Yesterday I received a gift from my old pal, Sally Blakely. It was a tiger that she had symbolically adopted in my name from the World Wildlife Fund WWF. Thanks Sally, you couldn't have picked a more appreciated gift!
If anyone else out there loves tigers, I'm here to tell you that they're not going to be around for long unless we join WWF and other Tiger Conservation projects. It's urgent.
Check out this 2 minute WWF video. You can help save the tiger just by knowing these facts:
- in 2009, people in North America consumed about 80 mllion tons of paper
- The fastest growing brands of toilet paper in the United States today, Paseo, APP and Livi have a direct link to rainforest destruction
- Over the past 25 years, Paseo, APP and Livi have clear-cut 5 million acres of Sumatran forest wood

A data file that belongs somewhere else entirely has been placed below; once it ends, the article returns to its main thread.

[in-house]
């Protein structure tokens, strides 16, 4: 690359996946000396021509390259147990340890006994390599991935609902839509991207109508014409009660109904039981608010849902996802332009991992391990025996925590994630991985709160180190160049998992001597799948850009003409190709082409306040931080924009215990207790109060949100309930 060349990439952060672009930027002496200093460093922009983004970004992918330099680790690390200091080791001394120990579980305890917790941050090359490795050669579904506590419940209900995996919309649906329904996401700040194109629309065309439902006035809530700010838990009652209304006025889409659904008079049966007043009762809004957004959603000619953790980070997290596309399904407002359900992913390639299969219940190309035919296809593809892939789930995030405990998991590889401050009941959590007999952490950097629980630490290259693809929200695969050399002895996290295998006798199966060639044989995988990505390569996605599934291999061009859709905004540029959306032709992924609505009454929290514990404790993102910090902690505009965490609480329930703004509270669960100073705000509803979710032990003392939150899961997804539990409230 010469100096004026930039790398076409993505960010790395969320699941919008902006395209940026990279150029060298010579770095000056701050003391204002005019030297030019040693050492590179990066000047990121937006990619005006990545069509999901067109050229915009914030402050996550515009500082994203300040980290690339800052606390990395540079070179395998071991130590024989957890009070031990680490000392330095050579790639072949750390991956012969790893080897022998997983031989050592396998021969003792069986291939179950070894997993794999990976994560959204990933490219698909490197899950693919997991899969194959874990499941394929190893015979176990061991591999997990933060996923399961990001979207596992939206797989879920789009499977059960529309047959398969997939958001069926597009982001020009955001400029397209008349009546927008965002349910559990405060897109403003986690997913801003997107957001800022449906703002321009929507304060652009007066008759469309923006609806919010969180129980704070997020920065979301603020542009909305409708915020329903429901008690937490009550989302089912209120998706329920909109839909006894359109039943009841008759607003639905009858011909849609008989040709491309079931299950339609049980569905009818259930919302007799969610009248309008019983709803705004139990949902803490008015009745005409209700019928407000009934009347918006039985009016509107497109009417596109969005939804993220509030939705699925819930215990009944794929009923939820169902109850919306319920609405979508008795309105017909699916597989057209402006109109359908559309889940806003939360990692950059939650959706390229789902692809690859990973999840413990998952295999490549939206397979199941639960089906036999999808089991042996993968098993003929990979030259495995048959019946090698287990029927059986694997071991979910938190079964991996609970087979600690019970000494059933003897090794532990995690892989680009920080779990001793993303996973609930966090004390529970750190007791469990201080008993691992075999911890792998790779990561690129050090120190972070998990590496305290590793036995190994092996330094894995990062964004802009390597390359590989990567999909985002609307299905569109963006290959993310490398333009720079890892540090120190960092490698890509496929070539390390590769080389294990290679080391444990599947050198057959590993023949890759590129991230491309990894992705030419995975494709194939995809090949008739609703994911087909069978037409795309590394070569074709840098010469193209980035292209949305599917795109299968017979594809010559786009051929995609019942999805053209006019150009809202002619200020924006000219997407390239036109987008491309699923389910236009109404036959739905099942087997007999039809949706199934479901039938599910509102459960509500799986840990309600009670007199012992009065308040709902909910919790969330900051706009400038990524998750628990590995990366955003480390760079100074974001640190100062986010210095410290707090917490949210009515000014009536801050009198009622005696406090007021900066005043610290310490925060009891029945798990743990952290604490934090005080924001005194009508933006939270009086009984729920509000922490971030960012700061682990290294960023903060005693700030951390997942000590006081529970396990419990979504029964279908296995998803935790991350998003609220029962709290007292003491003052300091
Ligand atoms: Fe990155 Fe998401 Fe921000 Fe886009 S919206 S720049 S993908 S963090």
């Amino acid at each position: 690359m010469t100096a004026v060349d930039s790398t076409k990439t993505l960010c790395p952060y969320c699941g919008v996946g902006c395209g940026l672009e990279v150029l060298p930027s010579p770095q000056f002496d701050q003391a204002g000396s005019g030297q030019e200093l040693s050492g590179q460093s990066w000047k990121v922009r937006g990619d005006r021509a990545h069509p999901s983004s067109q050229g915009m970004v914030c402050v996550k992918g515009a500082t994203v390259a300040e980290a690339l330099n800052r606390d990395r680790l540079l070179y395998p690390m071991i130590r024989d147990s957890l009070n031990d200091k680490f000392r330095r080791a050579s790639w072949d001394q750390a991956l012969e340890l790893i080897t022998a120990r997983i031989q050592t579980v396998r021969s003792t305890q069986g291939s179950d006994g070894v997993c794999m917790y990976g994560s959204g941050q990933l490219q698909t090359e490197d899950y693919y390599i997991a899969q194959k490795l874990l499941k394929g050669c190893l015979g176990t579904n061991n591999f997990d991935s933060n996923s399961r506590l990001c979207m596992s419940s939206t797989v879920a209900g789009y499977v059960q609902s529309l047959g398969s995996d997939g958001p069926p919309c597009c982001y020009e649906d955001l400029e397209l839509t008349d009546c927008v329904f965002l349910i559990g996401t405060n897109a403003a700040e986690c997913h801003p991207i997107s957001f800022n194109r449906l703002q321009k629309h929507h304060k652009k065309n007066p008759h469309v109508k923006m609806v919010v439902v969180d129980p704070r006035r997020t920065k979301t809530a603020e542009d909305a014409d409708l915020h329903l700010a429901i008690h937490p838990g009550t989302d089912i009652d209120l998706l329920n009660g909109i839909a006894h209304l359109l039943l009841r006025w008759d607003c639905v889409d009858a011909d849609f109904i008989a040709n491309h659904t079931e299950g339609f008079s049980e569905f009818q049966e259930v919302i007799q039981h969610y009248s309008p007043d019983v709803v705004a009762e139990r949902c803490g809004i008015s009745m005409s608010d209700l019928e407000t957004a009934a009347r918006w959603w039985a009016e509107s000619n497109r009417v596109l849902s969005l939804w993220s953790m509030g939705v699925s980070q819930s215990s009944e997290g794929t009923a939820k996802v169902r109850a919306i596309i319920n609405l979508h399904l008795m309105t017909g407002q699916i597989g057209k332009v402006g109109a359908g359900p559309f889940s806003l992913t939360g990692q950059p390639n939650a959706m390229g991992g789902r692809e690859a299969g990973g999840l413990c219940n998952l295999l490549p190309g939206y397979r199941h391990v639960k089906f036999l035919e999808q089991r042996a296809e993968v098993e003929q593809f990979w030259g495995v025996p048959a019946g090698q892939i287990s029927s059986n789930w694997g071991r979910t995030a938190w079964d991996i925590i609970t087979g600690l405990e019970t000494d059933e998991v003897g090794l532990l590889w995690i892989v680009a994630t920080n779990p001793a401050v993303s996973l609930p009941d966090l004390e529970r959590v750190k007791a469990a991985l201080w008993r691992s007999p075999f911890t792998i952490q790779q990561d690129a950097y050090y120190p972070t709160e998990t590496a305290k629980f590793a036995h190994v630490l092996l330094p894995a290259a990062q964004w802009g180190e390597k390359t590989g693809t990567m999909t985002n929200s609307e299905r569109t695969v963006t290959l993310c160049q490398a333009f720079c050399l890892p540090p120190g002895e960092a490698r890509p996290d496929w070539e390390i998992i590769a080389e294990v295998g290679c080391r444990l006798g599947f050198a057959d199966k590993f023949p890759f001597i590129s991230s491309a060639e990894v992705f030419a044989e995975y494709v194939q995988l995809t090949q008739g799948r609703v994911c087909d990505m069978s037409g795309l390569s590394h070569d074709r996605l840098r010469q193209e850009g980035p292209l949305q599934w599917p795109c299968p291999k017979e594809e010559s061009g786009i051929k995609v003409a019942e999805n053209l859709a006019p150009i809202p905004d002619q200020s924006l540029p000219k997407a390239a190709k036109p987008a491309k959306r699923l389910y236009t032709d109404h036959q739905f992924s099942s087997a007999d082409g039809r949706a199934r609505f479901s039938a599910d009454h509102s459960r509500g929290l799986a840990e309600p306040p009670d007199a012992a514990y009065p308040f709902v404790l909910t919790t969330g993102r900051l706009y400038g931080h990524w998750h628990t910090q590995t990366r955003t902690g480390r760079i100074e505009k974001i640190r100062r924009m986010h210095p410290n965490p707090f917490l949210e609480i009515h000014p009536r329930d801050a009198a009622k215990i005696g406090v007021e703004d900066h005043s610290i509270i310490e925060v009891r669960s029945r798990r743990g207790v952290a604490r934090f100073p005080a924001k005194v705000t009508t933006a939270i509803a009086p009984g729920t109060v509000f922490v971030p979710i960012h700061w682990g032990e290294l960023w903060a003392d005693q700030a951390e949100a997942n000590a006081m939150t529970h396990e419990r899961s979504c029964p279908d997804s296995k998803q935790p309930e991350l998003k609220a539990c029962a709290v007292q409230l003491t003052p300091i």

- Much of that land was once tiger, orangutan and elephant habitat
- Since 1985 more than half of Sumatra’s natural forests—some 30 million acres (an area the size of Virginia!)—have been lost
- Sumatra is the only place on earth where elephants, tigers and orangutans coexist
- Indonesia (including Sumatra) is ranked 3rd in the world in terms of total carbon emission due to the slash and burn destruction of its rainforests
Do you see a world with wild tigers, orangutans and elephants in our future? Do you care? Here is your chance to change the world. It's not hard. Don't buy Paseo, APP or Livi products. Ask your grocer not to buy them. Ask your friends, schools and hotels not to buy them. Buy recycled or FSC certified paper products instead. Post this on your facebook.
Rainforest conservation is one of the main missions of our business at Vermont Woods Studios. We extend our gratitude to Leonardo DiCaprio who has been an outspoken champion of the tiger and WWF's Save Tigers Now campaign. The goal of Save Tigers Now is to double the number of wild tigers by 2022, the next Year of the Tiger but that can't happen unless we change our buying habits. Tiger numbers have declined 97% in the past 100 years. There may be as few as 3,200 wild tigers left in existence, the lowest number ever recorded.